It’s been a busy few years for Cary Fukunaga, following his triumphant work directing the first season of True Detective. There were originally rumors of him returning for True Detective‘s miserable second season, but he smartly avoided the whole mishigas, turning instead to two other projects. The first, Beasts of No Nation, came to fruition with a scary-good Idris Elba in the role of a small-time warlord who oversaw an army of child soldiers; it was Netflix’s first critically acclaimed film as a distributor, and got plenty of honors towards the end of 2015. The other project, unfortunately, was the botched remake of It, Stephen King‘s unsettling story of a group of kids who battled a monstrous clown as children and must return to do so as adults. As you’ve no doubt heard by now, that project got stuck in budgetary talks.
This week brought news of a new project, however, that has serious potential for the director, namely the Napoleon project that Stanley Kubrick wanted to make at one point. Now, we have official word from THR that Fukunaga is in talks to direct Napoleon as a mini-series. Kubrick’s family have apparently opened up the great director’s archive of materials to HBO, and what was finished of his original script will inform the final product, as will any notes or other information that is recovered from Kubrick’s backlogs. Steven Spielberg, who famously tangoed with the ghost of Kubrick in the beguiling, brilliant A.I. Artificial Intelligence, is now set as an executive producer, three years after making his own moves to bring Kubrick’s Napoleon to life.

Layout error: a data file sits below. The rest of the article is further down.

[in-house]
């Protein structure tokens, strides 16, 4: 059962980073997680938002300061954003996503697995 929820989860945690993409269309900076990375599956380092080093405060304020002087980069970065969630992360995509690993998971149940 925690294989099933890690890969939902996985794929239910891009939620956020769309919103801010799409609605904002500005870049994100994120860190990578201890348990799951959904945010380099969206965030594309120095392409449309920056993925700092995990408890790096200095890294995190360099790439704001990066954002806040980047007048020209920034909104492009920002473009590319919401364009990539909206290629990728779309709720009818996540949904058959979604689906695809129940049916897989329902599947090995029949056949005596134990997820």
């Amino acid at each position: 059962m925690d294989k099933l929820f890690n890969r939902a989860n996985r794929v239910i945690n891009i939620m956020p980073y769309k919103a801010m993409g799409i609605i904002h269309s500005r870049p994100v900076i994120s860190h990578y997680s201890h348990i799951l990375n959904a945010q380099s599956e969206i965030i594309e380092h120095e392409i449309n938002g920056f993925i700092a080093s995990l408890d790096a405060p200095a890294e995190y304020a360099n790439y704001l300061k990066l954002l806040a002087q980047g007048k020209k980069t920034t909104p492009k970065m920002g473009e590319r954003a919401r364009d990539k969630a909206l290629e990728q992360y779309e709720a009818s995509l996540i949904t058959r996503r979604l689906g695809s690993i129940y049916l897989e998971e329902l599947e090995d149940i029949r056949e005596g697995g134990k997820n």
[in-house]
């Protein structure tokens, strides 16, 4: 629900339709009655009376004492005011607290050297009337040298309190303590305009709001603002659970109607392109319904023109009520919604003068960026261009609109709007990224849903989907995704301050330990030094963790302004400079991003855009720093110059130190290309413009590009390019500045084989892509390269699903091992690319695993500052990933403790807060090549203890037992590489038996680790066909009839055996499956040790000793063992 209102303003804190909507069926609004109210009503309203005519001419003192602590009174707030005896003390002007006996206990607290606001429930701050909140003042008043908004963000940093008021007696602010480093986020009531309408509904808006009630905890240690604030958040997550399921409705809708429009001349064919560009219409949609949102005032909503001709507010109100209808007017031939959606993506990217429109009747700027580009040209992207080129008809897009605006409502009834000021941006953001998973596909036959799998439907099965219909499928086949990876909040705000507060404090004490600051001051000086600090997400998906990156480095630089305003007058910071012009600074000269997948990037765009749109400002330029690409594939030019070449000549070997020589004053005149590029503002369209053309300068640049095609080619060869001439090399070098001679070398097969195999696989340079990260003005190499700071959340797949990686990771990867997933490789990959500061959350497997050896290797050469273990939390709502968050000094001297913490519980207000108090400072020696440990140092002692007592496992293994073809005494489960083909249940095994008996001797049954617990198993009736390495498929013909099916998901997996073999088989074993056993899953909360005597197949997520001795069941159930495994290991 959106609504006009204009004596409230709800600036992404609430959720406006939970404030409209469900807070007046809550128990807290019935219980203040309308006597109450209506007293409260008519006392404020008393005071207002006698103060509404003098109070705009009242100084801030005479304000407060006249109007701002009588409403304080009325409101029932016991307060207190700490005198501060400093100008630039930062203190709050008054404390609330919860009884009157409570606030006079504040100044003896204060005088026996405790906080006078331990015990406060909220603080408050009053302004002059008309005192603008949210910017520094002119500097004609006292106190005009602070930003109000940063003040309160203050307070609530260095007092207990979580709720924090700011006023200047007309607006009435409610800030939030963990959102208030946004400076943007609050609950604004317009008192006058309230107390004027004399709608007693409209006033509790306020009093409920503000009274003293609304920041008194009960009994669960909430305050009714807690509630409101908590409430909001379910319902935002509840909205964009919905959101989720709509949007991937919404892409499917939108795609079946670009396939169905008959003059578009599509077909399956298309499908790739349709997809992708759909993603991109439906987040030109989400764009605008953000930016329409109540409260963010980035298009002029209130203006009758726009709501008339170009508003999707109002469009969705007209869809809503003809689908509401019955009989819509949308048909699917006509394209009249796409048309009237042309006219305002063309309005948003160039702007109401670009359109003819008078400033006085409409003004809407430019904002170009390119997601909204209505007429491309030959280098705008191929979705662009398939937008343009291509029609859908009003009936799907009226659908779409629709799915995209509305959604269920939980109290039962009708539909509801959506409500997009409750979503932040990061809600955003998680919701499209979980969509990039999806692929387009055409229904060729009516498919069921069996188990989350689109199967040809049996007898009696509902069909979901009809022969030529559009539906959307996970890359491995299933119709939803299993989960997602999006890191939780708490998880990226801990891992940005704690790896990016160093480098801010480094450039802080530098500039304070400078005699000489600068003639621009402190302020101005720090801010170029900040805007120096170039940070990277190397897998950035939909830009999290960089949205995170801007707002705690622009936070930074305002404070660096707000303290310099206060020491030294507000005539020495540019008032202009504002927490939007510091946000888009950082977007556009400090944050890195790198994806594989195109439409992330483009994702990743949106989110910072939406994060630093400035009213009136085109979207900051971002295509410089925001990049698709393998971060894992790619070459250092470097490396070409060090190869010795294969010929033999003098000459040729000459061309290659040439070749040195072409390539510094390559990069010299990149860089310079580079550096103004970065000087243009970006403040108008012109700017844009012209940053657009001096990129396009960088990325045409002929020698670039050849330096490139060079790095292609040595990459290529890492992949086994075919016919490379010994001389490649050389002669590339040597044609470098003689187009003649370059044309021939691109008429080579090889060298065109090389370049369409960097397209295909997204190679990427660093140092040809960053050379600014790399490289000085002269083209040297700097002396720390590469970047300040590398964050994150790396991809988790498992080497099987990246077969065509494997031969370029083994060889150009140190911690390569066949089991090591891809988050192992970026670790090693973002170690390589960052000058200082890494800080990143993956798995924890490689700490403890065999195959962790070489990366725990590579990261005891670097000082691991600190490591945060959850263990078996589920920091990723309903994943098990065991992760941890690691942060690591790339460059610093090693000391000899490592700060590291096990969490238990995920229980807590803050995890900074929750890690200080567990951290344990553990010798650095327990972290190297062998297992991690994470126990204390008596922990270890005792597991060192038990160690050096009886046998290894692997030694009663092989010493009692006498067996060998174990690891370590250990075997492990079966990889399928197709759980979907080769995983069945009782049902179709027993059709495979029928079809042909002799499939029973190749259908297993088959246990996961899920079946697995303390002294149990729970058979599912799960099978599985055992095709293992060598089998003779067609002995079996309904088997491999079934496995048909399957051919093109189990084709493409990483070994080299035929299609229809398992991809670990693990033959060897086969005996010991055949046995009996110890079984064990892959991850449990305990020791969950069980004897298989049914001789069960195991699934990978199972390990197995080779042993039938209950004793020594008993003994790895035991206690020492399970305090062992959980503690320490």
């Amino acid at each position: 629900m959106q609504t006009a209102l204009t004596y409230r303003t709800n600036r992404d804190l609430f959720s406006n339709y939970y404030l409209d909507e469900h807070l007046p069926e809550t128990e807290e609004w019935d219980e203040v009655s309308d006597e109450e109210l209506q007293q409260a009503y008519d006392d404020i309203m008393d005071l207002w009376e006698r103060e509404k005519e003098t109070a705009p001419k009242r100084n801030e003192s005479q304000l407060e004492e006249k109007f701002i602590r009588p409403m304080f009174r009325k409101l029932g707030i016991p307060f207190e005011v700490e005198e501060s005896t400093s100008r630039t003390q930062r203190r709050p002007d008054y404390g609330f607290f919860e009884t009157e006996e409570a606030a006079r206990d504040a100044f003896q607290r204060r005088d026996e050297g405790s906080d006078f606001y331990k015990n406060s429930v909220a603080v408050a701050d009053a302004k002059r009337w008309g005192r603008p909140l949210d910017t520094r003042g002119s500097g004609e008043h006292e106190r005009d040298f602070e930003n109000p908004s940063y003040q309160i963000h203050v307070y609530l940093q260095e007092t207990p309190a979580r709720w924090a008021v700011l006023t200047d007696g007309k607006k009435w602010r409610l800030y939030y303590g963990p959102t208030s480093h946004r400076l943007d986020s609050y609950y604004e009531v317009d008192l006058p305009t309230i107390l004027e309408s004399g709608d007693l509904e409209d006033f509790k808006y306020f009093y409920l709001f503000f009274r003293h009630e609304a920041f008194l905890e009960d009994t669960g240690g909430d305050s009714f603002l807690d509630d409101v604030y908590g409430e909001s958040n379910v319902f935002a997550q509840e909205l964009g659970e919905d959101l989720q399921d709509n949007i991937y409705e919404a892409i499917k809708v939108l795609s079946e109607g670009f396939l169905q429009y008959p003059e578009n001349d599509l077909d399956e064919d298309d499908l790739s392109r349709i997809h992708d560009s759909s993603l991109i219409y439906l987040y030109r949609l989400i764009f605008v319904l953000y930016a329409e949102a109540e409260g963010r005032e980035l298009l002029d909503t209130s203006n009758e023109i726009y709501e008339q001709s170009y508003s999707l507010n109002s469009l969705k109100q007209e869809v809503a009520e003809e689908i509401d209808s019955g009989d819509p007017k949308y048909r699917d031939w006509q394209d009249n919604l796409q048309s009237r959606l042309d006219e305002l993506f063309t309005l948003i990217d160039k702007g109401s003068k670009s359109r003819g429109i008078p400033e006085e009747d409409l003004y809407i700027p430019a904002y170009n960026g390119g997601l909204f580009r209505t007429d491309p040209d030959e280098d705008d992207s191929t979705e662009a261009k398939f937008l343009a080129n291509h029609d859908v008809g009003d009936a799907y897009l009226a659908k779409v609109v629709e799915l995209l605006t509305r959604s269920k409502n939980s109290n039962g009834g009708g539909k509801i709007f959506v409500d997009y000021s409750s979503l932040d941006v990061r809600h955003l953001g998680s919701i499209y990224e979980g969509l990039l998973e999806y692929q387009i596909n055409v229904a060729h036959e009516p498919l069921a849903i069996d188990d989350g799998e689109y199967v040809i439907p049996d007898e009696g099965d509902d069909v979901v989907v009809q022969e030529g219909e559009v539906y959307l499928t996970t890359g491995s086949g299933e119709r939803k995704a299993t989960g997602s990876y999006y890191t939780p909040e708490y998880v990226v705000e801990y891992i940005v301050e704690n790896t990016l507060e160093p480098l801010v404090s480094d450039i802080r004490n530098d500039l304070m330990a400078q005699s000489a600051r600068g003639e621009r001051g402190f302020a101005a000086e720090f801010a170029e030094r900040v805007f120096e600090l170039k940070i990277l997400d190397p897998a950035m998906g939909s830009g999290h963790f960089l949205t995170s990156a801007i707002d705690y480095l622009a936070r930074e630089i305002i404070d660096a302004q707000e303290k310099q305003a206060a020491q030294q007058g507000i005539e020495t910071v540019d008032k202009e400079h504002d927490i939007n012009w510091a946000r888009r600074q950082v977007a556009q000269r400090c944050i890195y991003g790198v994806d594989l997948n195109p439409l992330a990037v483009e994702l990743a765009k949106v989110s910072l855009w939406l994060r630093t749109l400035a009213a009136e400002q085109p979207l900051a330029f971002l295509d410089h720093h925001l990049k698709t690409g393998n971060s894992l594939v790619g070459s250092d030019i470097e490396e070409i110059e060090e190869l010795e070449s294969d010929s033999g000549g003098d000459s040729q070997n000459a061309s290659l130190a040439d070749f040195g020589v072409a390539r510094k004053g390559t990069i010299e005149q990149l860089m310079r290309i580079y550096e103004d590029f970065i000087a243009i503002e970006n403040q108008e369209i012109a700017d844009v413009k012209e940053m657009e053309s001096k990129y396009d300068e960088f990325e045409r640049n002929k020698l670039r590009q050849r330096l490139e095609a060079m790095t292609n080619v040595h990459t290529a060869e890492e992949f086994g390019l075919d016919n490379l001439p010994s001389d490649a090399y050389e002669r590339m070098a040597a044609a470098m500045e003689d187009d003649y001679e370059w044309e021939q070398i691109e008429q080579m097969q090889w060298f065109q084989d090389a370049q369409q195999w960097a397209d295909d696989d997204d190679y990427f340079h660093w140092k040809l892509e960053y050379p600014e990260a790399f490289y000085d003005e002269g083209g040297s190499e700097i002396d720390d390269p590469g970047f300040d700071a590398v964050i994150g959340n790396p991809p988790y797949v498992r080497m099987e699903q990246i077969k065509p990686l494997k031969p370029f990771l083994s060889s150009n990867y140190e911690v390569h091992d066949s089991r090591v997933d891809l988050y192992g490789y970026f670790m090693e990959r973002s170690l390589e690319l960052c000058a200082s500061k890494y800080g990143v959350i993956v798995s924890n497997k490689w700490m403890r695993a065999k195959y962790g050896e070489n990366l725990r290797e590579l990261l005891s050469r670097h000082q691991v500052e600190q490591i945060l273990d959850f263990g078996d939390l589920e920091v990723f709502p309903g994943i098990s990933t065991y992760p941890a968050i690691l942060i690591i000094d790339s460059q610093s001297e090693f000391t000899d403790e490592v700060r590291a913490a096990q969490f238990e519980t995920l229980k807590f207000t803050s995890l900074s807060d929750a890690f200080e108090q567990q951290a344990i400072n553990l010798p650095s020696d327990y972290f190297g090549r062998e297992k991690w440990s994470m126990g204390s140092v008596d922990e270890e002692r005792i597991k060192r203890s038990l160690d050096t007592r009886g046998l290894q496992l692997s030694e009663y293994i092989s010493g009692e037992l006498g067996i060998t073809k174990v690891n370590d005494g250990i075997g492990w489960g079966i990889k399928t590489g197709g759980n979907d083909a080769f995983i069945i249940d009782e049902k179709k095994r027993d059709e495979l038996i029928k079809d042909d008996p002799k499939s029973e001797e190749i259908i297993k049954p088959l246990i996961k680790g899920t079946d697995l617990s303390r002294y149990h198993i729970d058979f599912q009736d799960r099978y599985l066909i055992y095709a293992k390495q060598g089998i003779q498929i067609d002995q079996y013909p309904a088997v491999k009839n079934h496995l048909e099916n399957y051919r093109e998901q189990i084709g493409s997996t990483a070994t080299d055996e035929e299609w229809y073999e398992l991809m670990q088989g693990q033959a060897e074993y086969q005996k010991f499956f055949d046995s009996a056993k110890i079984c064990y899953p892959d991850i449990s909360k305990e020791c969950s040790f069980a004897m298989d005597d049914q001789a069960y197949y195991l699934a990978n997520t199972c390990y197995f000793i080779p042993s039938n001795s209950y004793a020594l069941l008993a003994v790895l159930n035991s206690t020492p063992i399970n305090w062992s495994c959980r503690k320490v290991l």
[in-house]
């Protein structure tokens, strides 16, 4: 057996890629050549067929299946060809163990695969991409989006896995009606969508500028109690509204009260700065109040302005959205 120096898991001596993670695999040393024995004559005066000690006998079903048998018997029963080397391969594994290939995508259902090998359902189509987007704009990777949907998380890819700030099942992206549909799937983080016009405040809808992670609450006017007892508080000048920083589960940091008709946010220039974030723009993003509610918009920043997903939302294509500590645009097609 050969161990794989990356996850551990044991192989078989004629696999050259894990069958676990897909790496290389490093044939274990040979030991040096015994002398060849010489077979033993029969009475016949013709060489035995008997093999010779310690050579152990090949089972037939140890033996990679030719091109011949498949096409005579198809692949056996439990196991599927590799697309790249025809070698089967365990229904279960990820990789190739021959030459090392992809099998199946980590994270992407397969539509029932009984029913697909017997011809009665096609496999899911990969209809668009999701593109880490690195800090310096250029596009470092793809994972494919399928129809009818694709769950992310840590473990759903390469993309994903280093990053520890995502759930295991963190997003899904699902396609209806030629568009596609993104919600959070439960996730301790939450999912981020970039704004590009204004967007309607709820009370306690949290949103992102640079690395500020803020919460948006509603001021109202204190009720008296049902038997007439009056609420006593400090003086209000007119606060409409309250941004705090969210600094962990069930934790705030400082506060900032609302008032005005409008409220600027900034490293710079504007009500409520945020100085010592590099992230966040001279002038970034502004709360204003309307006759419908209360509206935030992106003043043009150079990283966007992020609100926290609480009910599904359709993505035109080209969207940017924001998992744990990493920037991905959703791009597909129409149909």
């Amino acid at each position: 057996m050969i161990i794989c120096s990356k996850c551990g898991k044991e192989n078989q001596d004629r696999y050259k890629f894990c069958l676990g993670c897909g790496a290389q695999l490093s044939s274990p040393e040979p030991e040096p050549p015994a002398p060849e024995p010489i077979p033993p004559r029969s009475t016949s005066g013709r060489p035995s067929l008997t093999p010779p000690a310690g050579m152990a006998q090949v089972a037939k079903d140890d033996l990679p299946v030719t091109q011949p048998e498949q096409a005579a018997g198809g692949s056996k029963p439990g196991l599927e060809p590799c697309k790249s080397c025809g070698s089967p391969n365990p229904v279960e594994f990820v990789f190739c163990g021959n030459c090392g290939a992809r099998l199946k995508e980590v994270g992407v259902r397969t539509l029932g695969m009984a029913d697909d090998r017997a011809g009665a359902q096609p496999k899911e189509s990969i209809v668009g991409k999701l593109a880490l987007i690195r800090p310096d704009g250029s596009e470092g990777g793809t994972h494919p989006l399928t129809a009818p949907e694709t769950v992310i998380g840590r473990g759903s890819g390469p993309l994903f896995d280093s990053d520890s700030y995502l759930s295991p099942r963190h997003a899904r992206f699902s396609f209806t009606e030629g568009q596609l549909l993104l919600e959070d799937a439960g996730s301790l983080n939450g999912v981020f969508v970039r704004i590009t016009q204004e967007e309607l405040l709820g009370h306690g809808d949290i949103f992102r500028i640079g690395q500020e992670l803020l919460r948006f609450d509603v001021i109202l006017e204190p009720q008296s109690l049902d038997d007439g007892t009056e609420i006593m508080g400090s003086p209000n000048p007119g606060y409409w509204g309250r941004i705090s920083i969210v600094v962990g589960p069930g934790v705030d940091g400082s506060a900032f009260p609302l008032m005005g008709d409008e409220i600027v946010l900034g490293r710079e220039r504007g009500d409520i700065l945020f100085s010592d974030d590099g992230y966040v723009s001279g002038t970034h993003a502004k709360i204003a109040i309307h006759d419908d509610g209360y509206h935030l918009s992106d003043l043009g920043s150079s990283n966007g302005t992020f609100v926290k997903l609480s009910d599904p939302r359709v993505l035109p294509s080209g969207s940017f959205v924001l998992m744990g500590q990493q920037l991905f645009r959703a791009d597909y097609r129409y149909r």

Mind you, this is only one of a handful of projects that Kubrick was looking to take on in the 1990s, before his tragic passing. Most famously, his efforts to bring the novel, The Aryan Papers, to life ceased in 1995m around the same time Schindler’s List, a film he hated, was being canonized. Still, Napoleon had the most potential to bring out the very best in Kubrick: a story about a man who wanted total control of Europe, directed by a man who obsessed over and insisted on total control in his productions. If he takes the project, Fukunaga has a lot to live up to, but I have faith that he could bring about something distinct and effective in the project. Something that is as much his as it is Kubrick’s.